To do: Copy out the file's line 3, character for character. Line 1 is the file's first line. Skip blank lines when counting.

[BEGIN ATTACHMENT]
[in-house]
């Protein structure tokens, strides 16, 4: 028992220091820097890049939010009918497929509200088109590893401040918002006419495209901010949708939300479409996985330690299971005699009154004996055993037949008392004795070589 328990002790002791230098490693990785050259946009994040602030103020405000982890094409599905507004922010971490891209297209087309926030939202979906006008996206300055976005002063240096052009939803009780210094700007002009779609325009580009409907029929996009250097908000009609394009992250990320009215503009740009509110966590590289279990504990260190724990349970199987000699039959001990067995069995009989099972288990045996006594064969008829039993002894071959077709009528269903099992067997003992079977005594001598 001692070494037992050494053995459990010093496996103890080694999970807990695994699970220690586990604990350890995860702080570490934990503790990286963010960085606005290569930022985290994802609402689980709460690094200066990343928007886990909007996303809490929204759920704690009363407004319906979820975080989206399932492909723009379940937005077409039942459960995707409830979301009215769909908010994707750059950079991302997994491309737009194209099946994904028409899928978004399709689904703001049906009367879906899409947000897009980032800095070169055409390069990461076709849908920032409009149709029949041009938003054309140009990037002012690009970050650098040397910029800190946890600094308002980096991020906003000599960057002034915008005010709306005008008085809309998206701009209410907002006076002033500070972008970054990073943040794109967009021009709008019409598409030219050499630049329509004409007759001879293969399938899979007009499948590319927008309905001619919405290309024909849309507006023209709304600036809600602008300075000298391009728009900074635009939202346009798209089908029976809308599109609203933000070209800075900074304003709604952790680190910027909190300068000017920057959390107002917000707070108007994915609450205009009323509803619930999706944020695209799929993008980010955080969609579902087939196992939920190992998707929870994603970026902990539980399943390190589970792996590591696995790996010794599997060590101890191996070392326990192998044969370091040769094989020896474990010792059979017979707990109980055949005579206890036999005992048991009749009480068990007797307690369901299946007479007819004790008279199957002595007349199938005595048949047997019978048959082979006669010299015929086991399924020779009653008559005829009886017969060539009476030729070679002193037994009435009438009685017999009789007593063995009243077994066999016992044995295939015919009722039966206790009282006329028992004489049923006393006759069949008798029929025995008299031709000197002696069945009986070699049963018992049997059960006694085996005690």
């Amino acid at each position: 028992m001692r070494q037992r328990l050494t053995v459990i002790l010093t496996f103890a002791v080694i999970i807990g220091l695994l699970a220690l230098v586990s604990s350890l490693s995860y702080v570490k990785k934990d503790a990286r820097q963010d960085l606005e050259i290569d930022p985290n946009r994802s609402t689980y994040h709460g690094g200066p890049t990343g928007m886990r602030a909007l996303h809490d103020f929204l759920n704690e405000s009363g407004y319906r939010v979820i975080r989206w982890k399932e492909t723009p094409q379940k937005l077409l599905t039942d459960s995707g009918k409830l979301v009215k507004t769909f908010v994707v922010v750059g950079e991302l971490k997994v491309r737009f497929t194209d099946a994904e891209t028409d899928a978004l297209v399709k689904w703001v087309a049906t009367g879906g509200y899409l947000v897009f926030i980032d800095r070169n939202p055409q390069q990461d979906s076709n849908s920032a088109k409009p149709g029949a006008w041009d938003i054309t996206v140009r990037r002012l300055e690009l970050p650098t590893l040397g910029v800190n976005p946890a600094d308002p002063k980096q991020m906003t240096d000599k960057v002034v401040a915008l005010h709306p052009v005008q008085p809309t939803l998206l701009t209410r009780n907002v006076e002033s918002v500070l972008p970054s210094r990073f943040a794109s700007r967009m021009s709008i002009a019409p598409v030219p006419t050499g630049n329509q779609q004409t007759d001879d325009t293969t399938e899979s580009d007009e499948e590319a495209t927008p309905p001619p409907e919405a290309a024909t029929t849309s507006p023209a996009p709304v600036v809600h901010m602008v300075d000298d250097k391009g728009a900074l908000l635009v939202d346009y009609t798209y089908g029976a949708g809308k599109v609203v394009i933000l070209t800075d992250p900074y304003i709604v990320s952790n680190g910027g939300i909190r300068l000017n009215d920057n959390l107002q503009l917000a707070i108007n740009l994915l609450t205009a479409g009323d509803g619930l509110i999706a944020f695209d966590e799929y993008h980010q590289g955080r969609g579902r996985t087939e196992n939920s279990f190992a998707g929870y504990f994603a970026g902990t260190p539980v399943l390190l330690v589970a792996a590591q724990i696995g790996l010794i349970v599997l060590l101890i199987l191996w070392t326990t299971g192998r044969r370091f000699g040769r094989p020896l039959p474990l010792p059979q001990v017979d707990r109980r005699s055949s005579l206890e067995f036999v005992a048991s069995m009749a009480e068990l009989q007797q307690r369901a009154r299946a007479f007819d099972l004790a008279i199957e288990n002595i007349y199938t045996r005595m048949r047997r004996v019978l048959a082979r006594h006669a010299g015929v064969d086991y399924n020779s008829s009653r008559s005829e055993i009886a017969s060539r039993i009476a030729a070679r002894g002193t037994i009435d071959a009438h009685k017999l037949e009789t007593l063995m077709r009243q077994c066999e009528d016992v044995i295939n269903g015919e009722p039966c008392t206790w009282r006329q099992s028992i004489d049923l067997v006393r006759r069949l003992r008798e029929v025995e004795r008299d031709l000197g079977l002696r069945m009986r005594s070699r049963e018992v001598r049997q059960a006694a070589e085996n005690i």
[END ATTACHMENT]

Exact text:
């Amino acid at each position: 028992m001692r070494q037992r328990l050494t053995v459990i002790l010093t496996f103890a002791v080694i999970i807990g220091l695994l699970a220690l230098v586990s604990s350890l490693s995860y702080v570490k990785k934990d503790a990286r820097q963010d960085l606005e050259i290569d930022p985290n946009r994802s609402t689980y994040h709460g690094g200066p890049t990343g928007m886990r602030a909007l996303h809490d103020f929204l759920n704690e405000s009363g407004y319906r939010v979820i975080r989206w982890k399932e492909t723009p094409q379940k937005l077409l599905t039942d459960s995707g009918k409830l979301v009215k507004t769909f908010v994707v922010v750059g950079e991302l971490k997994v491309r737009f497929t194209d099946a994904e891209t028409d899928a978004l297209v399709k689904w703001v087309a049906t009367g879906g509200y899409l947000v897009f926030i980032d800095r070169n939202p055409q390069q990461d979906s076709n849908s920032a088109k409009p149709g029949a006008w041009d938003i054309t996206v140009r990037r002012l300055e690009l970050p650098t590893l040397g910029v800190n976005p946890a600094d308002p002063k980096q991020m906003t240096d000599k960057v002034v401040a915008l005010h709306p052009v005008q008085p809309t939803l998206l701009t209410r009780n907002v006076e002033s918002v500070l972008p970054s210094r990073f943040a794109s700007r967009m021009s709008i002009a019409p598409v030219p006419t050499g630049n329509q779609q004409t007759d001879d325009t293969t399938e899979s580009d007009e499948e590319a495209t927008p309905p001619p409907e919405a290309a024909t029929t849309s507006p023209a996009p709304v600036v809600h901010m602008v300075d000298d250097k391009g728009a900074l908000l635009v939202d346009y009609t798209y089908g029976a949708g809308k599109v609203v394009i933000l070209t800075d992250p900074y304003i709604v990320s952790n680190g910027g939300i909190r300068l000017n009215d920057n959390l107002q503009l917000a707070i108007n740009l994915l609450t205009a479409g009323d509803g619930l509110i999706a944020f695209d966590e799929y993008h980010q590289g955080r969609g579902r996985t087939e196992n939920s279990f190992a998707g929870y504990f994603a970026g902990t260190p539980v399943l390190l330690v589970a792996a590591q724990i696995g790996l010794i349970v599997l060590l101890i199987l191996w070392t326990t299971g192998r044969r370091f000699g040769r094989p020896l039959p474990l010792p059979q001990v017979d707990r109980r005699s055949s005579l206890e067995f036999v005992a048991s069995m009749a009480e068990l009989q007797q307690r369901a009154r299946a007479f007819d099972l004790a008279i199957e288990n002595i007349y199938t045996r005595m048949r047997r004996v019978l048959a082979r006594h006669a010299g015929v064969d086991y399924n020779s008829s009653r008559s005829e055993i009886a017969s060539r039993i009476a030729a070679r002894g002193t037994i009435d071959a009438h009685k017999l037949e009789t007593l063995m077709r009243q077994c066999e009528d016992v044995i295939n269903g015919e009722p039966c008392t206790w009282r006329q099992s028992i004489d049923l067997v006393r006759r069949l003992r008798e029929v025995e004795r008299d031709l000197g079977l002696r069945m009986r005594s070699r049963e018992v001598r049997q059960a006694a070589e085996n005690i």